Voter suppression in KY has been a problem long before 2020. What will Tuesday bring?

It’s great that so many celebrities are worried about voter suppression in Kentucky for our primary this year. LeBron James and others fired up the issue on Twitter over the weekend because Lexington and Louisville each have only one in-person polling site on Tuesday due to COVID-19 concerns; Lexington at Kroger Field and Louisville at the Kentucky Exposition Center. It’s a bad look for the two most populous and diverse cities in Kentucky, and we have to hope that enough people voted early or with mail-in voting to avoid the long poll lines we’ve seen in Georgia and Wisconsin.

But we could have also used celebrity star power over the past few decades, as Kentucky created one of the worst and most restrictive voting systems in the country. In 2016, before any pandemic, the Election Performance Index MIT ranked Kentucky 44th in 2016, mostly because we have no early voting and have stringent requirements to request an absentee ballot. Our voting hours are only 6 a.m. to 6 p.m. And by November, we’ll have voter ID requirements, a well-known hallmark of voter suppression.

That’s why the compromise agreed to by Gov. Andy Beshear (a Democrat) and Secretary of State (a Republican) seemed like a good idea way back in April. It attempted to protect voters from a deadly virus while giving Kentuckians access to mail-in voting for the first time ever and allowed early voting by appointment a week beforehand. These seemed like good ways to deal with the fact that the average age of Kentucky poll workers is 65, which makes them high risk for COVID-19. They also opened the door to the kind of voting system Kentucky could have in the future.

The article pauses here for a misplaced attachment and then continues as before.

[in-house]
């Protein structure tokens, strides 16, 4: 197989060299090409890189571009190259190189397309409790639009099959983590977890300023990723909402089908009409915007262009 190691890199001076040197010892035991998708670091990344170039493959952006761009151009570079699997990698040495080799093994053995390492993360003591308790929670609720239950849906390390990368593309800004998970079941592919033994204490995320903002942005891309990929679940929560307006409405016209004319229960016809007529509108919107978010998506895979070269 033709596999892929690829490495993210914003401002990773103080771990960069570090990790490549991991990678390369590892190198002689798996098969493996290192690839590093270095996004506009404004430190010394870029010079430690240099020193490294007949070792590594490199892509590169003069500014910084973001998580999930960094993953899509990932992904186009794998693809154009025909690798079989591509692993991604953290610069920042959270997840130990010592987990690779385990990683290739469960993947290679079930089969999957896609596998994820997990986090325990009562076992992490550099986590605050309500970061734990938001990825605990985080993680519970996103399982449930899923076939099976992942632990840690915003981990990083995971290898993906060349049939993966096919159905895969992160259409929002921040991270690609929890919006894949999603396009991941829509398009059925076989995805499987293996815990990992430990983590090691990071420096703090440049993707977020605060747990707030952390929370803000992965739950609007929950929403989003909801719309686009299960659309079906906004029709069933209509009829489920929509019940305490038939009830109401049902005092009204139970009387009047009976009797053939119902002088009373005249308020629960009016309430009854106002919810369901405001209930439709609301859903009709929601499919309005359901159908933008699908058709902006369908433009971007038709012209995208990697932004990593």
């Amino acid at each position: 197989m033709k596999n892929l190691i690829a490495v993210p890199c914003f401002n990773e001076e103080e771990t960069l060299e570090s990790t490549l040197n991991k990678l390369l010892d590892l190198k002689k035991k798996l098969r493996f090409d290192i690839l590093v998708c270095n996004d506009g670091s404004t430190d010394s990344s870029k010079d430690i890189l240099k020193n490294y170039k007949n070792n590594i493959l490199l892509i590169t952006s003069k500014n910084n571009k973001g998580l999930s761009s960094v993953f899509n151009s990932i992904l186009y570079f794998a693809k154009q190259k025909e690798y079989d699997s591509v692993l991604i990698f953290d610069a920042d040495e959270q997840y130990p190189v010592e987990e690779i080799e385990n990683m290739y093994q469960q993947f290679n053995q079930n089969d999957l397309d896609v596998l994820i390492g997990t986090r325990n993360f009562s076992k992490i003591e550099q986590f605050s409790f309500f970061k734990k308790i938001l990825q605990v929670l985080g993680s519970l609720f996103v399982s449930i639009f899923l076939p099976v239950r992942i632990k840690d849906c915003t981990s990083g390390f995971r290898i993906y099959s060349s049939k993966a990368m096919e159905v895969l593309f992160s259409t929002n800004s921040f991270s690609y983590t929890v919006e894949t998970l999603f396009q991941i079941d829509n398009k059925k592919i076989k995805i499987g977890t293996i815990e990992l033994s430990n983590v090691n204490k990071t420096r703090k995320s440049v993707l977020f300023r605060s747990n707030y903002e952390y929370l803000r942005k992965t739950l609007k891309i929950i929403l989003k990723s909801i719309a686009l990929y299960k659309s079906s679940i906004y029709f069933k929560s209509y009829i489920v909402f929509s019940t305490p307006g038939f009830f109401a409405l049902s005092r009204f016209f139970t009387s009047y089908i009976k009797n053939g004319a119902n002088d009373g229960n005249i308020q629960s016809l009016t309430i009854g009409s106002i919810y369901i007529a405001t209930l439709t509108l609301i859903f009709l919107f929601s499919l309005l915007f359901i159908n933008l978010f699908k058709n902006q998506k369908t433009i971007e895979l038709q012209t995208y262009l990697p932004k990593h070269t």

About a month ago, however, the county clerks in Lexington and Louisville decided they could staff only one large polling place for election day. State Rep. Jason Nemes, R-Louisville, filed a lawsuit to add more sites in the state’s five most populous counties. Last week, U.S. District Court Judge Charles Simpson turned it down, saying there was no evidence the current plan would suppress votes.

“Comprehensive plans were put in place which included making absentee ballots available for all voters, providing early in-person voting options for 15 days leading up to Election Day, and establishing a polling place for Election Day in-person voting,” Simpson wrote. “This Triple Crown of voting options wins against the pandemic’s risk of disenfranchising the Kentucky voter.”

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